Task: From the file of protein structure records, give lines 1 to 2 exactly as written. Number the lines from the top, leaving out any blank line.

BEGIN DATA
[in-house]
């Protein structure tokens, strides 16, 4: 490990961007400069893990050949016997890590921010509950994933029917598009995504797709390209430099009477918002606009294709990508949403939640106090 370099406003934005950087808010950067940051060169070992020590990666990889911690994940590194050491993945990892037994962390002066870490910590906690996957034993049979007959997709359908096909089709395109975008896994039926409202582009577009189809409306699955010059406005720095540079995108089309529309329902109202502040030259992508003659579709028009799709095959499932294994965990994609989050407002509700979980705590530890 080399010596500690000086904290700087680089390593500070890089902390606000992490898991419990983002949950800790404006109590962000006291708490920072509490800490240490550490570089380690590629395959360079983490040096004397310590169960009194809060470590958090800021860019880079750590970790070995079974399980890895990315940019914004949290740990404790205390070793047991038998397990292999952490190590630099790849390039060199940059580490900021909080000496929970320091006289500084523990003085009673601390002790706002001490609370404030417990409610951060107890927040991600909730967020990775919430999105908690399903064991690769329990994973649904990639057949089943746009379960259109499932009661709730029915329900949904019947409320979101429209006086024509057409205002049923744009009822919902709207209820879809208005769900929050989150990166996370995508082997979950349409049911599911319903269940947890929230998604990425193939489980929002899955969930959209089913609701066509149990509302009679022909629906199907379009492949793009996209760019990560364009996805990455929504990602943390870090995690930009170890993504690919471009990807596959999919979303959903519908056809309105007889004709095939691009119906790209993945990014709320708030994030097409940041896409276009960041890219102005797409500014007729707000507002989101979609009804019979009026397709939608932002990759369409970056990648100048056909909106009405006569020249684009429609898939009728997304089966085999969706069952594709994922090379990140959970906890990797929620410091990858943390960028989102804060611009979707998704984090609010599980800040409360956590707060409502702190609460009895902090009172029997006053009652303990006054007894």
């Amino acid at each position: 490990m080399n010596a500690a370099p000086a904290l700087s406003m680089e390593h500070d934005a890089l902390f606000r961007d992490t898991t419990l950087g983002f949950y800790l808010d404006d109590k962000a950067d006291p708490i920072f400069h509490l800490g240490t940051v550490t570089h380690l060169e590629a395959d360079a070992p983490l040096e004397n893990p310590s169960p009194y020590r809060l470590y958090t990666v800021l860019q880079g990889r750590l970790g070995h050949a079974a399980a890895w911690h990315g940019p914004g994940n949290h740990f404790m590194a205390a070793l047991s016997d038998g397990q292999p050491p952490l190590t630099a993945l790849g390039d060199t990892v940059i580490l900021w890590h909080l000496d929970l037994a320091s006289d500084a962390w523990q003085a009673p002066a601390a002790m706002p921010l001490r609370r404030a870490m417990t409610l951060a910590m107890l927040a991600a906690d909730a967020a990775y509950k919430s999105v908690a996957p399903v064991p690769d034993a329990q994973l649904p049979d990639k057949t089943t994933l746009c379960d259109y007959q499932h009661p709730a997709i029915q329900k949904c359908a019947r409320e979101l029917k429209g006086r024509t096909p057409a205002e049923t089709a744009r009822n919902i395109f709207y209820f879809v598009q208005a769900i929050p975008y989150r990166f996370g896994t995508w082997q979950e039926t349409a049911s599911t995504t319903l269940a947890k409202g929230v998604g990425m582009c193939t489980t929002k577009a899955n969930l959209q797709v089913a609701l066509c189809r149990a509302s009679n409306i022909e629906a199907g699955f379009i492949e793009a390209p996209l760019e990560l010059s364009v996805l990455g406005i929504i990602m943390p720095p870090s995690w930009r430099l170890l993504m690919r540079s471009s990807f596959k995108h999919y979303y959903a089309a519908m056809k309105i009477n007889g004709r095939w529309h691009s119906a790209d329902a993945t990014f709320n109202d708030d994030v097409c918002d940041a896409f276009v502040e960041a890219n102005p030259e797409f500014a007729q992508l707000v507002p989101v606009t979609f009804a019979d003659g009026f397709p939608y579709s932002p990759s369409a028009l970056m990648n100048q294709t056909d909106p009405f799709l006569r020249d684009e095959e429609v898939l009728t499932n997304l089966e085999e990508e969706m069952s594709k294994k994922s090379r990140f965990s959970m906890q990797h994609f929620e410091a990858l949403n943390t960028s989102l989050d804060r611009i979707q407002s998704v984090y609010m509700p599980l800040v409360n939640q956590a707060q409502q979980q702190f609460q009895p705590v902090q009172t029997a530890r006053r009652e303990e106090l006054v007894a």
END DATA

[in-house]
């Protein structure tokens, strides 16, 4: 490990961007400069893990050949016997890590921010509950994933029917598009995504797709390209430099009477918002606009294709990508949403939640106090 370099406003934005950087808010950067940051060169070992020590990666990889911690994940590194050491993945990892037994962390002066870490910590906690996957034993049979007959997709359908096909089709395109975008896994039926409202582009577009189809409306699955010059406005720095540079995108089309529309329902109202502040030259992508003659579709028009799709095959499932294994965990994609989050407002509700979980705590530890 080399010596500690000086904290700087680089390593500070890089902390606000992490898991419990983002949950800790404006109590962000006291708490920072509490800490240490550490570089380690590629395959360079983490040096004397310590169960009194809060470590958090800021860019880079750590970790070995079974399980890895990315940019914004949290740990404790205390070793047991038998397990292999952490190590630099790849390039060199940059580490900021909080000496929970320091006289500084523990003085009673601390002790706002001490609370404030417990409610951060107890927040991600909730967020990775919430999105908690399903064991690769329990994973649904990639057949089943746009379960259109499932009661709730029915329900949904019947409320979101429209006086024509057409205002049923744009009822919902709207209820879809208005769900929050989150990166996370995508082997979950349409049911599911319903269940947890929230998604990425193939489980929002899955969930959209089913609701066509149990509302009679022909629906199907379009492949793009996209760019990560364009996805990455929504990602943390870090995690930009170890993504690919471009990807596959999919979303959903519908056809309105007889004709095939691009119906790209993945990014709320708030994030097409940041896409276009960041890219102005797409500014007729707000507002989101979609009804019979009026397709939608932002990759369409970056990648100048056909909106009405006569020249684009429609898939009728997304089966085999969706069952594709994922090379990140959970906890990797929620410091990858943390960028989102804060611009979707998704984090609010599980800040409360956590707060409502702190609460009895902090009172029997006053009652303990006054007894």